Sun grew its server revenue in the second quarter to $1.59 billion, up 15.5% from $1.37 billion in the second quarter of 2005, says a new IDC report on the server market. That second quarter revenue was enough to push Sun past Dell, which had a revenue of $1.27 billion in the quarter, down 1.3% from $1.29 billion in the second quarter of 2005.
IBM maintained its leadership position with revenue of $3.81 billion, down 2.2% from $3.89 billion in the same period a year ago. Hewlett-Packard was again the second largest server vendor, with a revenue of $3.42 billion, down 1.7% from $3.48 billion in the second quarter of 2005.
Overall, server revenue worldwide totaled $12.29 billion in the second quarter, up less than 1% from $12.22 billion in the second quarter of 2005. IBM leads the market with 31% share, followed by HP with 27.8%, Sun with 12.9%, and Dell with 10.3%.
Sun has made significant changes in its server line over the past two years. The company began offering x86-based servers based on Advanced Micro Devices' Opteron processors in 2003 and updated that product line a year ago with its Galaxy line of servers. In addition, Sun jumped into the multicore server market with the introduction of systems based on its eight-core UltraSparc T1 processors late last year.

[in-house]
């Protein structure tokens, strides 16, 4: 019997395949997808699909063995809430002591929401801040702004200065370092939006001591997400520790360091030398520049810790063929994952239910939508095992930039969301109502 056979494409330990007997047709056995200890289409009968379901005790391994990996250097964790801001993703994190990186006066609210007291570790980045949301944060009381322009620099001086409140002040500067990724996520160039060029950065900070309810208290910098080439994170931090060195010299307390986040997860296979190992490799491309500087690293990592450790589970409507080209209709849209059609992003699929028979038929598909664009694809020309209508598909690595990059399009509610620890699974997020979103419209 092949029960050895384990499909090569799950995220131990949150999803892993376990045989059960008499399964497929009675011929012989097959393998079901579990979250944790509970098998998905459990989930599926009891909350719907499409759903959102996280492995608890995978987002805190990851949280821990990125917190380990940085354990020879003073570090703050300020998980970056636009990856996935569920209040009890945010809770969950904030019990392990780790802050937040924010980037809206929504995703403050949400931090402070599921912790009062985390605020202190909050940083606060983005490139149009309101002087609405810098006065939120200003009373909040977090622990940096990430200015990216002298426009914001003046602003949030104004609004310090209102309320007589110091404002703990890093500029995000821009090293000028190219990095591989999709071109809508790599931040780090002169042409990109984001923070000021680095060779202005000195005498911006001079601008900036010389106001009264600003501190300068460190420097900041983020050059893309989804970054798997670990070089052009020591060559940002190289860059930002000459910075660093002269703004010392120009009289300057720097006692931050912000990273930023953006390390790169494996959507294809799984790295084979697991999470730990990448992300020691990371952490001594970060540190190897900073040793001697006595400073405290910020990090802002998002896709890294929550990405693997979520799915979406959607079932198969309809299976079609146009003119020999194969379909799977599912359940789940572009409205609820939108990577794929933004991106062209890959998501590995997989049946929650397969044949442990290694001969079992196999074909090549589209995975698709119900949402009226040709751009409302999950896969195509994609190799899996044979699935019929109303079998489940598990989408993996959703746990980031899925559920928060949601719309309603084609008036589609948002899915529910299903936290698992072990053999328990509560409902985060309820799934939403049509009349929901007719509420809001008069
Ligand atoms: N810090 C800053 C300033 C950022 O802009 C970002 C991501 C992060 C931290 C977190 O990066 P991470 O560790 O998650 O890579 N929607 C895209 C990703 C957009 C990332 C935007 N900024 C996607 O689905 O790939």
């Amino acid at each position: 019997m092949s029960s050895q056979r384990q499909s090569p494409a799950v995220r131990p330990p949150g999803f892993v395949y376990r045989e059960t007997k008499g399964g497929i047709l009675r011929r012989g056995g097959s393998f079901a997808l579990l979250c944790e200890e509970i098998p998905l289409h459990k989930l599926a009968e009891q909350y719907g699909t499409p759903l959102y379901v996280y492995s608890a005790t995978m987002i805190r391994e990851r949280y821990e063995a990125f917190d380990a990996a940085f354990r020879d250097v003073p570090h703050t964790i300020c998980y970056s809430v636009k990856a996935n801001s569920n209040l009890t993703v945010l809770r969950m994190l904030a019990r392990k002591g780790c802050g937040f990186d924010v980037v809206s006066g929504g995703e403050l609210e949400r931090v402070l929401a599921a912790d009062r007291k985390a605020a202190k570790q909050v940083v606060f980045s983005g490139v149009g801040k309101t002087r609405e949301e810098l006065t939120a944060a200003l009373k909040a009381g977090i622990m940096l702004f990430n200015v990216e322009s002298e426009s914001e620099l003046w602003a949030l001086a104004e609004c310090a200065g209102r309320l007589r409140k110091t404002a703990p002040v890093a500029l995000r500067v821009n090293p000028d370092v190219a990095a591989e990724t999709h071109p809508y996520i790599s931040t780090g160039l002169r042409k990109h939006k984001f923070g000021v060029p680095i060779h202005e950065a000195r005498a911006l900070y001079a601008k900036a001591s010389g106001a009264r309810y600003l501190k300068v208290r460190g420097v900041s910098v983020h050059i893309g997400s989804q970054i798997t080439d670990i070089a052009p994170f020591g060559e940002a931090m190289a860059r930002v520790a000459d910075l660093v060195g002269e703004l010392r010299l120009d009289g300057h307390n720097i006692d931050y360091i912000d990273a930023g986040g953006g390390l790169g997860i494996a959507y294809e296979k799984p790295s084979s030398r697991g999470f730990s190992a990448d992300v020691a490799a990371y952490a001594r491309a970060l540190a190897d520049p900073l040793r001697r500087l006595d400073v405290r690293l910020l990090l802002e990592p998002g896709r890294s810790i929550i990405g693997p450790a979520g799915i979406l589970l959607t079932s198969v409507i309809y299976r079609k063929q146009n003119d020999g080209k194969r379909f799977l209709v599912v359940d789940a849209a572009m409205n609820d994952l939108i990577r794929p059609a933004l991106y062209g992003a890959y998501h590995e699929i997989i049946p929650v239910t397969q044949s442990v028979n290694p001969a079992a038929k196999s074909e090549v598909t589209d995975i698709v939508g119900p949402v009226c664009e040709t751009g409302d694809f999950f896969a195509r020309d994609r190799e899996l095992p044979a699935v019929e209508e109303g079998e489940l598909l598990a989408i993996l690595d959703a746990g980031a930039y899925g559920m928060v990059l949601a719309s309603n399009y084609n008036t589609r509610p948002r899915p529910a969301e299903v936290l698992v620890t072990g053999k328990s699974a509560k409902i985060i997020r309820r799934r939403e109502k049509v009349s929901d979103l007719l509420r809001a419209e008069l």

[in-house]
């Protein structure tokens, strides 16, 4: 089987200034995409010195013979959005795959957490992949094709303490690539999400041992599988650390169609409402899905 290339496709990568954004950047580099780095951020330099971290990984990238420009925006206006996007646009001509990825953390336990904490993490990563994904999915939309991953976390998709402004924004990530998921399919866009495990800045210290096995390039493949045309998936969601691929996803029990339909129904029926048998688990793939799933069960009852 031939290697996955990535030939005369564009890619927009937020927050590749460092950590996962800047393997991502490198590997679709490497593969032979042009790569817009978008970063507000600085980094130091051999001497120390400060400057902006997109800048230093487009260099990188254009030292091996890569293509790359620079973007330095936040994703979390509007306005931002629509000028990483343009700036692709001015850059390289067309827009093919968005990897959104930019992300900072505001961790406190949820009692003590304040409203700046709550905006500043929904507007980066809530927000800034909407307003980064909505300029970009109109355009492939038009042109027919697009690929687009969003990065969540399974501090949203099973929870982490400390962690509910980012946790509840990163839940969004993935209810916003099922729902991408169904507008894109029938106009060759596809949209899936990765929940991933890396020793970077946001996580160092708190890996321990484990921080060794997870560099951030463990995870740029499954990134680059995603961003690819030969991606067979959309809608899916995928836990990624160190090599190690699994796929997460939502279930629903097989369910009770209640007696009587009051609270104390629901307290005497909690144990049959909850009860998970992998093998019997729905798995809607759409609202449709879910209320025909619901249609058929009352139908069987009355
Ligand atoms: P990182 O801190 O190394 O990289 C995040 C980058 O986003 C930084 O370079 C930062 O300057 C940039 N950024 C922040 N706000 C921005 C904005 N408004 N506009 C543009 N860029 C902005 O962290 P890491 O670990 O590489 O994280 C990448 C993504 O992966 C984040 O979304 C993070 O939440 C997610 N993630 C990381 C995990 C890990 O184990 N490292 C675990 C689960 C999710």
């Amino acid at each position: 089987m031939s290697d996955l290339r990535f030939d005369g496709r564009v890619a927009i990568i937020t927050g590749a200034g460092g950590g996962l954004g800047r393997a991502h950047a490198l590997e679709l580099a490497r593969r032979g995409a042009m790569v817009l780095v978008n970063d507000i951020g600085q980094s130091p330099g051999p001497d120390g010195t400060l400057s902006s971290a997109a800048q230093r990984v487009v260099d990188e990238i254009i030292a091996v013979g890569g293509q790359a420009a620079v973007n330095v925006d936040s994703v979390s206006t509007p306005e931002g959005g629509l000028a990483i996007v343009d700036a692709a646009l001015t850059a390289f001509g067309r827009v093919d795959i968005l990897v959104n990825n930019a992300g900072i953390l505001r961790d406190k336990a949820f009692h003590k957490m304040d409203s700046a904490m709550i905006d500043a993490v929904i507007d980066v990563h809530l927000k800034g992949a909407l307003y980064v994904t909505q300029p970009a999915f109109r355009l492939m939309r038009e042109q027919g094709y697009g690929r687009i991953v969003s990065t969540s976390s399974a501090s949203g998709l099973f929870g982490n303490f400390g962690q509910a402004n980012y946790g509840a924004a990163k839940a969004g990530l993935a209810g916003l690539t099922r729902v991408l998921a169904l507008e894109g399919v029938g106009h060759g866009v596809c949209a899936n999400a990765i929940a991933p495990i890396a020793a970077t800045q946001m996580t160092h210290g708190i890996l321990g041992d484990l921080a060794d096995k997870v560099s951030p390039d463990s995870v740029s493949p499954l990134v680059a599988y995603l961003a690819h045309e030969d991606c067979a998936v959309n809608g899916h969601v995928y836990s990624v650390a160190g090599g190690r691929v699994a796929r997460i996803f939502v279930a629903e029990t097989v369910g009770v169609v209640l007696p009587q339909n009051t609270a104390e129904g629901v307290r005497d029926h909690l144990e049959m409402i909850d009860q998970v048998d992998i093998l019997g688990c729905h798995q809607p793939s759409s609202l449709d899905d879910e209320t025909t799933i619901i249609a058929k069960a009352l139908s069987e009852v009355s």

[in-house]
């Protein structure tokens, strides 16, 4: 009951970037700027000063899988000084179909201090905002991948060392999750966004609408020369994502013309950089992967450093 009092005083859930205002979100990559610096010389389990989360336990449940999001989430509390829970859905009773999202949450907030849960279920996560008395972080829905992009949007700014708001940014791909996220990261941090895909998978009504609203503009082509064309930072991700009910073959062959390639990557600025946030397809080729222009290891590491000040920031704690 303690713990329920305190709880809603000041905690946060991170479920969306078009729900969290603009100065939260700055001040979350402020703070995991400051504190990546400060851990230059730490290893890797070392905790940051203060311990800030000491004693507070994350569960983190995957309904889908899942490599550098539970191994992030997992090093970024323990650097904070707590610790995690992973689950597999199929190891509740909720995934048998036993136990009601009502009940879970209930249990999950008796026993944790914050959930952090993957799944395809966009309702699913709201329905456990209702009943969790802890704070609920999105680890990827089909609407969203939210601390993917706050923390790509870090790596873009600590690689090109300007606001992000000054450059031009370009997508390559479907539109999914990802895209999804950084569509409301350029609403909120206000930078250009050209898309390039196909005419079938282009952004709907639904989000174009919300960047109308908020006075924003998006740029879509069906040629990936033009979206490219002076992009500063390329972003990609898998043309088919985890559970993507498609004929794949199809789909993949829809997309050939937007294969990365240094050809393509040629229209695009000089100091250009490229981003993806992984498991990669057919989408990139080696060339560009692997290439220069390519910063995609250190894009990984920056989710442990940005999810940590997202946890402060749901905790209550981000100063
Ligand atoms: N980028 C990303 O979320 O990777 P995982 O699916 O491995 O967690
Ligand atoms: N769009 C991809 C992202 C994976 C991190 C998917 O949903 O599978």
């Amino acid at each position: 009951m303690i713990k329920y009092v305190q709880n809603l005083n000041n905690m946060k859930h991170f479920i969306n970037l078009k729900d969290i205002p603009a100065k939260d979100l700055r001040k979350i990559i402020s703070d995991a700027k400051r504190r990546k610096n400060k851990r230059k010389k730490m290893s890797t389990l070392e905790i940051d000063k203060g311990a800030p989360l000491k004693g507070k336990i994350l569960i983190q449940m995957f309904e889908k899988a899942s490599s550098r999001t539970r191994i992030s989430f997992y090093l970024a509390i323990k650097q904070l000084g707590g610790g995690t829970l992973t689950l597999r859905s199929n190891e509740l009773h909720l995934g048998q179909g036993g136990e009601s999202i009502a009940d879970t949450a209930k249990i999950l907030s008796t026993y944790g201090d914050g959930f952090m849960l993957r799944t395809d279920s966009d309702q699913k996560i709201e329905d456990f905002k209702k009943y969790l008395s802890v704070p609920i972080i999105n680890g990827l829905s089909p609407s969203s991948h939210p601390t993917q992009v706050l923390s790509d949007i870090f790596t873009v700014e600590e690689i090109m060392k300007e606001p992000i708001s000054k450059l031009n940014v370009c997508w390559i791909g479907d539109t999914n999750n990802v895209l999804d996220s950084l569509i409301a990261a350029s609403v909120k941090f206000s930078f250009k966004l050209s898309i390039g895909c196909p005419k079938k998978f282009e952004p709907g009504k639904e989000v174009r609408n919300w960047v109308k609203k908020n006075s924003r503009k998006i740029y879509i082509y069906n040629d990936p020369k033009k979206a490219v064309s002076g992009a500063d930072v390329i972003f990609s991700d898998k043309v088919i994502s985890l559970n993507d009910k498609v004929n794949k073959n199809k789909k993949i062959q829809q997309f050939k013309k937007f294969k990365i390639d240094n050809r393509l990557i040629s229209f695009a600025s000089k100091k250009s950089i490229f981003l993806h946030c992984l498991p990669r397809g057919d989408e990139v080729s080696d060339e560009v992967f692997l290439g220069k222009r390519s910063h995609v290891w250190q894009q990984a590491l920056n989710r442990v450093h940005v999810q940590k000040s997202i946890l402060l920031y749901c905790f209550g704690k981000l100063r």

"We can attribute our share gains to three simple things," John Fowler, executive VP of Sun's systems group, said in a statement. "Mass adoption of the open source Solaris operating platform drives our ecosystem and visibility. Our Sparc and x64 products are absolutely decimating the competition. And finally, our ability to provide roadmaps based on Sun's legendary research and development lets customers rely on Sun for the entirety of their systems needs. The data is irrefutable: We are back."
Dell is also planning a revamp of its server line with two-socket and four-socket systems based on AMD's Opteron processors by year's end. Those servers will follow Dell's introduction of desktop PCs based on AMD's Athlon processors next month, Dell's first ever use of non-Intel processors.